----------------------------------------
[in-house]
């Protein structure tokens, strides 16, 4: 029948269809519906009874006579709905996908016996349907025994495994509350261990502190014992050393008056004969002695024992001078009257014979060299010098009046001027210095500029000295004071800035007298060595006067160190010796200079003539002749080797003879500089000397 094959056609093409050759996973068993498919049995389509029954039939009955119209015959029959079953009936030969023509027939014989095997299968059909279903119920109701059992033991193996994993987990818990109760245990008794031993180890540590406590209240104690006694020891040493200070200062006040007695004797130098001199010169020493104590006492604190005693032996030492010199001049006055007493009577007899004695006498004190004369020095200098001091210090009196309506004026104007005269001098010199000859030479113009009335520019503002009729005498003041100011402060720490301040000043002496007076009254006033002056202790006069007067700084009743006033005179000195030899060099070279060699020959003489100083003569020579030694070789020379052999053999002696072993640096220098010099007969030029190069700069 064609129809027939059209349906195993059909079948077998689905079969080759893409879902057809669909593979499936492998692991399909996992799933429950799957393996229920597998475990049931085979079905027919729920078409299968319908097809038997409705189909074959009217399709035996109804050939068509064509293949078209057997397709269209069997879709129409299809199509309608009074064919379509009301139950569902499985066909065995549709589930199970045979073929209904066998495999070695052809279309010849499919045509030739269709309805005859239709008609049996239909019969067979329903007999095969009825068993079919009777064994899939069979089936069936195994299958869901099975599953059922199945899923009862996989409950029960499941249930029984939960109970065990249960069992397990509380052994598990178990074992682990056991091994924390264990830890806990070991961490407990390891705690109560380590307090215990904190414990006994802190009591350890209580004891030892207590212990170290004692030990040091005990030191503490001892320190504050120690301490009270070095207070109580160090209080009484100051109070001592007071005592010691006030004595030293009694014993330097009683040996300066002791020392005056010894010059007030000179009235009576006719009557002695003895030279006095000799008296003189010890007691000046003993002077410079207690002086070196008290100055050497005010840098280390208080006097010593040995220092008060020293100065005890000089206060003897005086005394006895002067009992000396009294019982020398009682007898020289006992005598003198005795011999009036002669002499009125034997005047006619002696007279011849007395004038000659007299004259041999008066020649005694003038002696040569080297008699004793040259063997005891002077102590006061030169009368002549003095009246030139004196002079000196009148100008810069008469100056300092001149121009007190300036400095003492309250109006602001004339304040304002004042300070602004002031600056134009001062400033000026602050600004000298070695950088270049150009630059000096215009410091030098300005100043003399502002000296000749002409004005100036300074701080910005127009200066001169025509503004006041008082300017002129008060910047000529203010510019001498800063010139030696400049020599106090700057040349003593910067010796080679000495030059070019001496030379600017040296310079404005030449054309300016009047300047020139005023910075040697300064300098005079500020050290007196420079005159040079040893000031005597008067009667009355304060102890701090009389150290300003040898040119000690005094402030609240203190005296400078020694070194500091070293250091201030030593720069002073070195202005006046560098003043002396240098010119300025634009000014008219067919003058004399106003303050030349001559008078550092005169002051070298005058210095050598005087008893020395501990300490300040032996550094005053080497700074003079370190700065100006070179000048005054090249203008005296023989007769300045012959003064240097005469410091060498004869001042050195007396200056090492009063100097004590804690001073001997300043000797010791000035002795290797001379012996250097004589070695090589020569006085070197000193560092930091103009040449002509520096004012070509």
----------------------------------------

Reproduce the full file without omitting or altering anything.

[in-house]
């Protein structure tokens, strides 16, 4: 029948269809519906009874006579709905996908016996349907025994495994509350261990502190014992050393008056004969002695024992001078009257014979060299010098009046001027210095500029000295004071800035007298060595006067160190010796200079003539002749080797003879500089000397 094959056609093409050759996973068993498919049995389509029954039939009955119209015959029959079953009936030969023509027939014989095997299968059909279903119920109701059992033991193996994993987990818990109760245990008794031993180890540590406590209240104690006694020891040493200070200062006040007695004797130098001199010169020493104590006492604190005693032996030492010199001049006055007493009577007899004695006498004190004369020095200098001091210090009196309506004026104007005269001098010199000859030479113009009335520019503002009729005498003041100011402060720490301040000043002496007076009254006033002056202790006069007067700084009743006033005179000195030899060099070279060699020959003489100083003569020579030694070789020379052999053999002696072993640096220098010099007969030029190069700069 064609129809027939059209349906195993059909079948077998689905079969080759893409879902057809669909593979499936492998692991399909996992799933429950799957393996229920597998475990049931085979079905027919729920078409299968319908097809038997409705189909074959009217399709035996109804050939068509064509293949078209057997397709269209069997879709129409299809199509309608009074064919379509009301139950569902499985066909065995549709589930199970045979073929209904066998495999070695052809279309010849499919045509030739269709309805005859239709008609049996239909019969067979329903007999095969009825068993079919009777064994899939069979089936069936195994299958869901099975599953059922199945899923009862996989409950029960499941249930029984939960109970065990249960069992397990509380052994598990178990074992682990056991091994924390264990830890806990070991961490407990390891705690109560380590307090215990904190414990006994802190009591350890209580004891030892207590212990170290004692030990040091005990030191503490001892320190504050120690301490009270070095207070109580160090209080009484100051109070001592007071005592010691006030004595030293009694014993330097009683040996300066002791020392005056010894010059007030000179009235009576006719009557002695003895030279006095000799008296003189010890007691000046003993002077410079207690002086070196008290100055050497005010840098280390208080006097010593040995220092008060020293100065005890000089206060003897005086005394006895002067009992000396009294019982020398009682007898020289006992005598003198005795011999009036002669002499009125034997005047006619002696007279011849007395004038000659007299004259041999008066020649005694003038002696040569080297008699004793040259063997005891002077102590006061030169009368002549003095009246030139004196002079000196009148100008810069008469100056300092001149121009007190300036400095003492309250109006602001004339304040304002004042300070602004002031600056134009001062400033000026602050600004000298070695950088270049150009630059000096215009410091030098300005100043003399502002000296000749002409004005100036300074701080910005127009200066001169025509503004006041008082300017002129008060910047000529203010510019001498800063010139030696400049020599106090700057040349003593910067010796080679000495030059070019001496030379600017040296310079404005030449054309300016009047300047020139005023910075040697300064300098005079500020050290007196420079005159040079040893000031005597008067009667009355304060102890701090009389150290300003040898040119000690005094402030609240203190005296400078020694070194500091070293250091201030030593720069002073070195202005006046560098003043002396240098010119300025634009000014008219067919003058004399106003303050030349001559008078550092005169002051070298005058210095050598005087008893020395501990300490300040032996550094005053080497700074003079370190700065100006070179000048005054090249203008005296023989007769300045012959003064240097005469410091060498004869001042050195007396200056090492009063100097004590804690001073001997300043000797010791000035002795290797001379012996250097004589070695090589020569006085070197000193560092930091103009040449002509520096004012070509």